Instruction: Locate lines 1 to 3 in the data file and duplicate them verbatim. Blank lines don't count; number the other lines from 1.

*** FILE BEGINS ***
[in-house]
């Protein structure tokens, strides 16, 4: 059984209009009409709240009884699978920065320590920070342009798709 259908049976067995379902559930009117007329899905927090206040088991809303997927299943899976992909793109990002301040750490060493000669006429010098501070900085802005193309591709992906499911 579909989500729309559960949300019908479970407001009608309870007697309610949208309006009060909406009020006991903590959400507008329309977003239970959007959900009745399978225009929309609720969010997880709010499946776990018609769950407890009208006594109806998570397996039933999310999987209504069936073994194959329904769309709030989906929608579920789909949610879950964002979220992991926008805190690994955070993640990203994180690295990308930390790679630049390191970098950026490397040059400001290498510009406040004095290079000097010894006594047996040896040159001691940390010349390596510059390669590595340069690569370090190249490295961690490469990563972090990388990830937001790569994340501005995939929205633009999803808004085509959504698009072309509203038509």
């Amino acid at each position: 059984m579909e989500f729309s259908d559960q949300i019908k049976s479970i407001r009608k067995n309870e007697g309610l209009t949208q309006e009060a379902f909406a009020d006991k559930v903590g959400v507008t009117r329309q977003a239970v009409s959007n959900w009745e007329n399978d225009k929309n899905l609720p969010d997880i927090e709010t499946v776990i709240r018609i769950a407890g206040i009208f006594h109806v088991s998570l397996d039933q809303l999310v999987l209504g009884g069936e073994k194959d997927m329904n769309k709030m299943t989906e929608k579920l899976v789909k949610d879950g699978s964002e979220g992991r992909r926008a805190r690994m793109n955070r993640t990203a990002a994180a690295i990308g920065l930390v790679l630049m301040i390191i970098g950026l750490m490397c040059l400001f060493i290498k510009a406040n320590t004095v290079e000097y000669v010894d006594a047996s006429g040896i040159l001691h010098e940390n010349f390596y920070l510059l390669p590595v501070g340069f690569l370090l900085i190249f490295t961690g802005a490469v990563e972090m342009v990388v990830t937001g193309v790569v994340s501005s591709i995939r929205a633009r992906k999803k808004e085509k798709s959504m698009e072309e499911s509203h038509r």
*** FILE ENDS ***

[in-house]
């Protein structure tokens, strides 16, 4: 059984209009009409709240009884699978920065320590920070342009798709 259908049976067995379902559930009117007329899905927090206040088991809303997927299943899976992909793109990002301040750490060493000669006429010098501070900085802005193309591709992906499911 579909989500729309559960949300019908479970407001009608309870007697309610949208309006009060909406009020006991903590959400507008329309977003239970959007959900009745399978225009929309609720969010997880709010499946776990018609769950407890009208006594109806998570397996039933999310999987209504069936073994194959329904769309709030989906929608579920789909949610879950964002979220992991926008805190690994955070993640990203994180690295990308930390790679630049390191970098950026490397040059400001290498510009406040004095290079000097010894006594047996040896040159001691940390010349390596510059390669590595340069690569370090190249490295961690490469990563972090990388990830937001790569994340501005995939929205633009999803808004085509959504698009072309509203038509």
């Amino acid at each position: 059984m579909e989500f729309s259908d559960q949300i019908k049976s479970i407001r009608k067995n309870e007697g309610l209009t949208q309006e009060a379902f909406a009020d006991k559930v903590g959400v507008t009117r329309q977003a239970v009409s959007n959900w009745e007329n399978d225009k929309n899905l609720p969010d997880i927090e709010t499946v776990i709240r018609i769950a407890g206040i009208f006594h109806v088991s998570l397996d039933q809303l999310v999987l209504g009884g069936e073994k194959d997927m329904n769309k709030m299943t989906e929608k579920l899976v789909k949610d879950g699978s964002e979220g992991r992909r926008a805190r690994m793109n955070r993640t990203a990002a994180a690295i990308g920065l930390v790679l630049m301040i390191i970098g950026l750490m490397c040059l400001f060493i290498k510009a406040n320590t004095v290079e000097y000669v010894d006594a047996s006429g040896i040159l001691h010098e940390n010349f390596y920070l510059l390669p590595v501070g340069f690569l370090l900085i190249f490295t961690g802005a490469v990563e972090m342009v990388v990830t937001g193309v790569v994340s501005s591709i995939r929205a633009r992906k999803k808004e085509k798709s959504m698009e072309e499911s509203h038509r």